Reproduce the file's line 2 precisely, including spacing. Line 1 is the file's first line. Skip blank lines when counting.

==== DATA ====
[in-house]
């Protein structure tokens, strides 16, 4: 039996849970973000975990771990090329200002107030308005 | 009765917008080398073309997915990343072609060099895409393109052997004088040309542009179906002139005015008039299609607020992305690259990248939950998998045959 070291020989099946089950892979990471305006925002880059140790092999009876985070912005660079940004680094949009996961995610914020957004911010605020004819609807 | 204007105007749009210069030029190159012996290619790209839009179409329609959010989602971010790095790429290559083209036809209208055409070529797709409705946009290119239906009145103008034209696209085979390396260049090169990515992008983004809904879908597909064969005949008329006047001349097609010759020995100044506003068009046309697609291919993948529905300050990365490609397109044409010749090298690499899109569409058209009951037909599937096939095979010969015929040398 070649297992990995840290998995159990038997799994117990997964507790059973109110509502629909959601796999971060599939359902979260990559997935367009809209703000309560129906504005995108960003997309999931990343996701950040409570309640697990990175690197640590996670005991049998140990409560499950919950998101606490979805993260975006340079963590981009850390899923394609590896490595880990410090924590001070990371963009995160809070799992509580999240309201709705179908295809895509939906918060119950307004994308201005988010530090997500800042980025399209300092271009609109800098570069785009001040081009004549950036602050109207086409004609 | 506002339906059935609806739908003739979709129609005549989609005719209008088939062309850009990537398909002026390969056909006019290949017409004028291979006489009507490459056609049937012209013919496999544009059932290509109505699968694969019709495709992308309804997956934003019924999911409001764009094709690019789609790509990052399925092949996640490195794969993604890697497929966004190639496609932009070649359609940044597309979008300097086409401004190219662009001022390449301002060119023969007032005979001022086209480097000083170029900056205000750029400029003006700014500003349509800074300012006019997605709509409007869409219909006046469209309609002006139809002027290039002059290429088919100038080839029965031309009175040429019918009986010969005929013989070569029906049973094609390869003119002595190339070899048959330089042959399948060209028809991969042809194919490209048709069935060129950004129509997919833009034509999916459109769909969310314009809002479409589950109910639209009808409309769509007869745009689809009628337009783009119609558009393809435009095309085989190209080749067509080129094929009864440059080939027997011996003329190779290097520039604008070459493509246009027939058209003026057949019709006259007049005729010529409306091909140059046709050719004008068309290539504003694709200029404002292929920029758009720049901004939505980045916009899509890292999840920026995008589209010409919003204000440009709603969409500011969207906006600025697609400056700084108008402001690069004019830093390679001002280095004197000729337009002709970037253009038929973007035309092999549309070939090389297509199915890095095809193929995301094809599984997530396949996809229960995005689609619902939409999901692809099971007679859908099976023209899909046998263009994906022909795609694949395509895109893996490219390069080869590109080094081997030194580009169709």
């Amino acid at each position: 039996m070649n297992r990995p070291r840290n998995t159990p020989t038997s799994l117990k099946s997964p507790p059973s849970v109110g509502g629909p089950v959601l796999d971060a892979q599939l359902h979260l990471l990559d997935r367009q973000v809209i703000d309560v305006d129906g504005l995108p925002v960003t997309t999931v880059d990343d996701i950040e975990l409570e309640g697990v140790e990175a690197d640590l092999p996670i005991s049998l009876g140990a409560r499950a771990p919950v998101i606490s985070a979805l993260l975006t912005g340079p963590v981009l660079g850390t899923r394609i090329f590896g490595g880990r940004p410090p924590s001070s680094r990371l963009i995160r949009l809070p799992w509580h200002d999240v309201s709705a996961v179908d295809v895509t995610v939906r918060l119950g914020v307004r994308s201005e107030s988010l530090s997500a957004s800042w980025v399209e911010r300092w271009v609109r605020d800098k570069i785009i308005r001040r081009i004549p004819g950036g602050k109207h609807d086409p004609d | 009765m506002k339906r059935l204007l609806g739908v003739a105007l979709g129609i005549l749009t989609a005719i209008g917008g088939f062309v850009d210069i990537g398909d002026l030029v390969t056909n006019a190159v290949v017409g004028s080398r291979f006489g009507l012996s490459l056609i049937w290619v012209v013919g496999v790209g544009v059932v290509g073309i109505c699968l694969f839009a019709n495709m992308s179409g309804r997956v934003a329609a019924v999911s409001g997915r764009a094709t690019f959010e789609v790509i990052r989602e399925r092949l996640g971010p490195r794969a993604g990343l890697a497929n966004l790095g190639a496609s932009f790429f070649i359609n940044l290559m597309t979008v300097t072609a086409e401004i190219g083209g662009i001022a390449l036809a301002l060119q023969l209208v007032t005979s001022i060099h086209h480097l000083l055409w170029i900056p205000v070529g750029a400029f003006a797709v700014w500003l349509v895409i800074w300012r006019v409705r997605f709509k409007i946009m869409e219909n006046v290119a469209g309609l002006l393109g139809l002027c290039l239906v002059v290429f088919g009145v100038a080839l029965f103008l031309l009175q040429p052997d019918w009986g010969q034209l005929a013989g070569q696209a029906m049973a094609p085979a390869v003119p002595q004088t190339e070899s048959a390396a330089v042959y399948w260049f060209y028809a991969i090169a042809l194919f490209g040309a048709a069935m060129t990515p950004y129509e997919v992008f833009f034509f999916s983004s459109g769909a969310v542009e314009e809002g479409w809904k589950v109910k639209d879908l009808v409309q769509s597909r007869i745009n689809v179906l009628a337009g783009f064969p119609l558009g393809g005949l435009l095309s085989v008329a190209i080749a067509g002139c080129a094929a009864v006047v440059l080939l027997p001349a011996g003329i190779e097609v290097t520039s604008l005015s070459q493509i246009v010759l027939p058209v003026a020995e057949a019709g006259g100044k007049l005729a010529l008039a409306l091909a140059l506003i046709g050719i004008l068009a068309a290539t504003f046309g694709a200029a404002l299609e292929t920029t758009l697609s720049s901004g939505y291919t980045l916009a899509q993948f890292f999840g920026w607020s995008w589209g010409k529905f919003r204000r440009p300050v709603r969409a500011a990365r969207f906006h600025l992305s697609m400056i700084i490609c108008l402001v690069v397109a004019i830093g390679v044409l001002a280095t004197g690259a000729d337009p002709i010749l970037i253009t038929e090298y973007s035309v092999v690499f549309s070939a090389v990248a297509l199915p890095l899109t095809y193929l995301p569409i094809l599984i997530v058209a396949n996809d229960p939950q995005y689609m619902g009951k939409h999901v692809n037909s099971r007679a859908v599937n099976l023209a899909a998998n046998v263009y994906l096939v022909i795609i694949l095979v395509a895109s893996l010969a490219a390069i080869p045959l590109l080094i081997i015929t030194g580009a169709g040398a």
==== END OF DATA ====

């Protein structure tokens, strides 16, 4: 039996849970973000975990771990090329200002107030308005 | 009765917008080398073309997915990343072609060099895409393109052997004088040309542009179906002139005015008039299609607020992305690259990248939950998998045959 070291020989099946089950892979990471305006925002880059140790092999009876985070912005660079940004680094949009996961995610914020957004911010605020004819609807 | 204007105007749009210069030029190159012996290619790209839009179409329609959010989602971010790095790429290559083209036809209208055409070529797709409705946009290119239906009145103008034209696209085979390396260049090169990515992008983004809904879908597909064969005949008329006047001349097609010759020995100044506003068009046309697609291919993948529905300050990365490609397109044409010749090298690499899109569409058209009951037909599937096939095979010969015929040398 070649297992990995840290998995159990038997799994117990997964507790059973109110509502629909959601796999971060599939359902979260990559997935367009809209703000309560129906504005995108960003997309999931990343996701950040409570309640697990990175690197640590996670005991049998140990409560499950919950998101606490979805993260975006340079963590981009850390899923394609590896490595880990410090924590001070990371963009995160809070799992509580999240309201709705179908295809895509939906918060119950307004994308201005988010530090997500800042980025399209300092271009609109800098570069785009001040081009004549950036602050109207086409004609 | 506002339906059935609806739908003739979709129609005549989609005719209008088939062309850009990537398909002026390969056909006019290949017409004028291979006489009507490459056609049937012209013919496999544009059932290509109505699968694969019709495709992308309804997956934003019924999911409001764009094709690019789609790509990052399925092949996640490195794969993604890697497929966004190639496609932009070649359609940044597309979008300097086409401004190219662009001022390449301002060119023969007032005979001022086209480097000083170029900056205000750029400029003006700014500003349509800074300012006019997605709509409007869409219909006046469209309609002006139809002027290039002059290429088919100038080839029965031309009175040429019918009986010969005929013989070569029906049973094609390869003119002595190339070899048959330089042959399948060209028809991969042809194919490209048709069935060129950004129509997919833009034509999916459109769909969310314009809002479409589950109910639209009808409309769509007869745009689809009628337009783009119609558009393809435009095309085989190209080749067509080129094929009864440059080939027997011996003329190779290097520039604008070459493509246009027939058209003026057949019709006259007049005729010529409306091909140059046709050719004008068309290539504003694709200029404002292929920029758009720049901004939505980045916009899509890292999840920026995008589209010409919003204000440009709603969409500011969207906006600025697609400056700084108008402001690069004019830093390679001002280095004197000729337009002709970037253009038929973007035309092999549309070939090389297509199915890095095809193929995301094809599984997530396949996809229960995005689609619902939409999901692809099971007679859908099976023209899909046998263009994906022909795609694949395509895109893996490219390069080869590109080094081997030194580009169709």